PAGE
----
Like most of these Mopar vehicles, the upgrades are of the visual and handling variety. The company's turbocharged 1.4-liter engine makes its way into the Mopar. It makes 160 hp and 184 lb-ft in stock form. If there's any change in output, it won't be much.
All examples will wear Mopar's blue-stripe-on-black paintjob, with 18-inch gloss-black wheels and an aero kit. Dodge's patented crosshair grille is also done in gloss black.
To improve handling, the steering is recalibrated; the suspension is lowered 7 millimeters (or just a hair over one-quarter inch) and 40-series low-profile tires are installed. Slotted brake rotors sit at all four corners. The package is rounded out with a performance exhaust.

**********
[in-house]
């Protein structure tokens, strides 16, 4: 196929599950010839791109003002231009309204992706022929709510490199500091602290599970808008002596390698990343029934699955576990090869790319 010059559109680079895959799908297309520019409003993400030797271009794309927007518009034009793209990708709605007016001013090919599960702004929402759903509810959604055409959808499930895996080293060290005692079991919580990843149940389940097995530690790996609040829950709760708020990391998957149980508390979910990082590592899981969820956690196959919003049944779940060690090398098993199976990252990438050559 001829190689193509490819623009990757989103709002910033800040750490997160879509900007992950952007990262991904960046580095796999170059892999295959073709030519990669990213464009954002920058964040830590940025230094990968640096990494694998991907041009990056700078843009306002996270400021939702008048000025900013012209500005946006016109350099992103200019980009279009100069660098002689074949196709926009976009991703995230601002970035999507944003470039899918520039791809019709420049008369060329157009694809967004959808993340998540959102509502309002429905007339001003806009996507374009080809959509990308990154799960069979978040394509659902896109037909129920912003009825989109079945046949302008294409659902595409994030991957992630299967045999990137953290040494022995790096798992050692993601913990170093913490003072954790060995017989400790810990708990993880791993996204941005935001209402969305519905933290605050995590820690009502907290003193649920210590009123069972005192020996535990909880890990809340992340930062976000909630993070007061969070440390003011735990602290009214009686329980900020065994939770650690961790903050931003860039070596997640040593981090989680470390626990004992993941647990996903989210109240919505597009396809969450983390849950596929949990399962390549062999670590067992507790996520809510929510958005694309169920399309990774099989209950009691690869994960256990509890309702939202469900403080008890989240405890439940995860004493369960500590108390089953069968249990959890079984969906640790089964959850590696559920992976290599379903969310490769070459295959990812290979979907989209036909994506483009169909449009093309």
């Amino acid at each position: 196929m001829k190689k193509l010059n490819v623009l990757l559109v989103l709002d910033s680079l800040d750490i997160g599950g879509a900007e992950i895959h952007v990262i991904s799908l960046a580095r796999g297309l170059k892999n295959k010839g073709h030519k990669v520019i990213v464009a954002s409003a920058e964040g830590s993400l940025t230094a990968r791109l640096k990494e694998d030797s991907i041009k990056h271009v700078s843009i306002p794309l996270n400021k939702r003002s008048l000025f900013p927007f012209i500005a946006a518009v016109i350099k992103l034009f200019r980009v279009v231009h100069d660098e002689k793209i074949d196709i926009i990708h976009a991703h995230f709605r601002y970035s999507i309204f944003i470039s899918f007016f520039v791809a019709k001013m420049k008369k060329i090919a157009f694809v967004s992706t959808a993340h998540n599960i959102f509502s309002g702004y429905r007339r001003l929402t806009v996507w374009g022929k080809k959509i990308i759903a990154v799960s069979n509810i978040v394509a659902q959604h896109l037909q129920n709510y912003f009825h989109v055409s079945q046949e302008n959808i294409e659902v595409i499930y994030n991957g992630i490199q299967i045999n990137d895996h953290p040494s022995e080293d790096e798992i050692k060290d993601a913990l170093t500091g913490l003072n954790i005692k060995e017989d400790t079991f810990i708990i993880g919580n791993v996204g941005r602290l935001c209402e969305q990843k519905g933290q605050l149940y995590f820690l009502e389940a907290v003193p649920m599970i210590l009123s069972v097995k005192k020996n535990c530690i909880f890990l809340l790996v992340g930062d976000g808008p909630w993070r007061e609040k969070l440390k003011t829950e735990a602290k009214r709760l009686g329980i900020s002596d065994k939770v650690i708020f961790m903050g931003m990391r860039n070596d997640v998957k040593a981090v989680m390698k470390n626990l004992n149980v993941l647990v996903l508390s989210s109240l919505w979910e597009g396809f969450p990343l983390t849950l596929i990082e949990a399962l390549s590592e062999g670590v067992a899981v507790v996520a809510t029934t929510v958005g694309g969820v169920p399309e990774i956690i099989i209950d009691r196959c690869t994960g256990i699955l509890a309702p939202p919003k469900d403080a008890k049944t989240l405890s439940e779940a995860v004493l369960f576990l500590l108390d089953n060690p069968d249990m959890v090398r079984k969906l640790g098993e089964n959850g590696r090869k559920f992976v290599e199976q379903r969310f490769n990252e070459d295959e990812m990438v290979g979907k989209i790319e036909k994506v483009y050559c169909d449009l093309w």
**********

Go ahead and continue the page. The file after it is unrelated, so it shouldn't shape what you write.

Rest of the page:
Inside, the Dart gets a Mopar blue driver's seat, while the other three seats are black with blue accent stitching. A "floating island gauge bezel" is illuminated with Mopar blue lights. The steering wheel and shift knob are also done in black and blue.
The Mopar Dart comes standard with an 8.4-inch navigation screen and a pad for wirelessly charging devices.
Purchase of a Mopar Dart includes a personalized owner's kit that comes in a custom-made black case. Inside is a personalized plate with specs, date of manufacture and the VIN of the vehicle. It also has Mopar memorabilia and a limited-edition sketch of the Dart signed by Mark Trostle, Chrysler Group designer for the Mopar brand.